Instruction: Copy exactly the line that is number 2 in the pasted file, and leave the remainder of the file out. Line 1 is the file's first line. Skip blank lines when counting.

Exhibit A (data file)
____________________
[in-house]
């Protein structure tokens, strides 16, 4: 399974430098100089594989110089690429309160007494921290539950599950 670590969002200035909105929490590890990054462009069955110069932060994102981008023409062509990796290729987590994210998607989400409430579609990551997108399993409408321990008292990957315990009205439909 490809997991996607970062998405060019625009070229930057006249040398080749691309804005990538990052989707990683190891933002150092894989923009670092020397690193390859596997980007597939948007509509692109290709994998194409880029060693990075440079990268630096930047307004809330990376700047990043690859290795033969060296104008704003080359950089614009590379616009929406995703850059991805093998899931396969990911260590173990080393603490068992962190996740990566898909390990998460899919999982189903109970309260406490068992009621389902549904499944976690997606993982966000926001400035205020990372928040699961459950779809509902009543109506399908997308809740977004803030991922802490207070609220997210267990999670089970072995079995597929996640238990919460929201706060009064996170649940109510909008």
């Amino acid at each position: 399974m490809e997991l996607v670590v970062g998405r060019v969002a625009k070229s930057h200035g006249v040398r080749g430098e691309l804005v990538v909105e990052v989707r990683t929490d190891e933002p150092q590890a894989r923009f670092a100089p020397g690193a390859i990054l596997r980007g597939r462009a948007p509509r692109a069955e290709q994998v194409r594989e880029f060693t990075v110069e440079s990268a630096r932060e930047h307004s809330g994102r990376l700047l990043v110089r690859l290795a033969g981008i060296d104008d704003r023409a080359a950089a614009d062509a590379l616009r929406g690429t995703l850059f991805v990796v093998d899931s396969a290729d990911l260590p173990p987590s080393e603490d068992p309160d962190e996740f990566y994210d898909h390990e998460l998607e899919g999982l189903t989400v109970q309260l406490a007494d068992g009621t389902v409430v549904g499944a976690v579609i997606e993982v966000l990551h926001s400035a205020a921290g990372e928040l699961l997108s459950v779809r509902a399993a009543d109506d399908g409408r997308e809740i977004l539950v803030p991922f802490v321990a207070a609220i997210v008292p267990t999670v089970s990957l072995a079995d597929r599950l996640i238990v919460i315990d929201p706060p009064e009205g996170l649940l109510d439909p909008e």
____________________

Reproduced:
């Protein structure tokens, strides 16, 4: 399974430098100089594989110089690429309160007494921290539950599950 670590969002200035909105929490590890990054462009069955110069932060994102981008023409062509990796290729987590994210998607989400409430579609990551997108399993409408321990008292990957315990009205439909 490809997991996607970062998405060019625009070229930057006249040398080749691309804005990538990052989707990683190891933002150092894989923009670092020397690193390859596997980007597939948007509509692109290709994998194409880029060693990075440079990268630096930047307004809330990376700047990043690859290795033969060296104008704003080359950089614009590379616009929406995703850059991805093998899931396969990911260590173990080393603490068992962190996740990566898909390990998460899919999982189903109970309260406490068992009621389902549904499944976690997606993982966000926001400035205020990372928040699961459950779809509902009543109506399908997308809740977004803030991922802490207070609220997210267990999670089970072995079995597929996640238990919460929201706060009064996170649940109510909008």